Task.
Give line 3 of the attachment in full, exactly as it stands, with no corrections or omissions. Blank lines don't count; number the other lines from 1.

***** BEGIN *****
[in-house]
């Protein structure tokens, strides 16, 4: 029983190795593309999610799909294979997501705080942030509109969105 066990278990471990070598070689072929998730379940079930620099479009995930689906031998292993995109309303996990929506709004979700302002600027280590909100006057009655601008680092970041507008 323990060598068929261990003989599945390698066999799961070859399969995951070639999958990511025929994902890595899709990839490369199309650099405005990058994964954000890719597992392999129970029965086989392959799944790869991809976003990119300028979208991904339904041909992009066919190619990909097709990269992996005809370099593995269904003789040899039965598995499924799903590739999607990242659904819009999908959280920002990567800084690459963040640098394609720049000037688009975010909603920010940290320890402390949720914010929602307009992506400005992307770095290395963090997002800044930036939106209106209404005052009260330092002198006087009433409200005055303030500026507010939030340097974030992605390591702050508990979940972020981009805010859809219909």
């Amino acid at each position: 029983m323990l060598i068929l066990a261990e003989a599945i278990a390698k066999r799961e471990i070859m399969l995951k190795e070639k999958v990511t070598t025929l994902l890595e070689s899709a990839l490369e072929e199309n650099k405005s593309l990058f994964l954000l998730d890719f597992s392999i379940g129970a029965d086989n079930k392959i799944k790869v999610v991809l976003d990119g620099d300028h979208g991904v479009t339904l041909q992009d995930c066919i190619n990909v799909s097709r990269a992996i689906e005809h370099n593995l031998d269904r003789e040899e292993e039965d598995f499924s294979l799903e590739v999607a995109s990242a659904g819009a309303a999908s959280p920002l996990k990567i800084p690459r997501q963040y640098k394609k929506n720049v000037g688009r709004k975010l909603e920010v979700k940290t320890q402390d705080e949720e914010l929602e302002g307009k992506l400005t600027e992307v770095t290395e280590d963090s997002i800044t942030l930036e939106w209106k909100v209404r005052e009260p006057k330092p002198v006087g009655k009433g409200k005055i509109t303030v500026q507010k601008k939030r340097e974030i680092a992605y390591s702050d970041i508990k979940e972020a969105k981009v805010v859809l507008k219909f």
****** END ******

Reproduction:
């Amino acid at each position: 029983m323990l060598i068929l066990a261990e003989a599945i278990a390698k066999r799961e471990i070859m399969l995951k190795e070639k999958v990511t070598t025929l994902l890595e070689s899709a990839l490369e072929e199309n650099k405005s593309l990058f994964l954000l998730d890719f597992s392999i379940g129970a029965d086989n079930k392959i799944k790869v999610v991809l976003d990119g620099d300028h979208g991904v479009t339904l041909q992009d995930c066919i190619n990909v799909s097709r990269a992996i689906e005809h370099n593995l031998d269904r003789e040899e292993e039965d598995f499924s294979l799903e590739v999607a995109s990242a659904g819009a309303a999908s959280p920002l996990k990567i800084p690459r997501q963040y640098k394609k929506n720049v000037g688009r709004k975010l909603e920010v979700k940290t320890q402390d705080e949720e914010l929602e302002g307009k992506l400005t600027e992307v770095t290395e280590d963090s997002i800044t942030l930036e939106w209106k909100v209404r005052e009260p006057k330092p002198v006087g009655k009433g409200k005055i509109t303030v500026q507010k601008k939030r340097e974030i680092a992605y390591s702050d970041i508990k979940e972020a969105k981009v805010v859809l507008k219909f």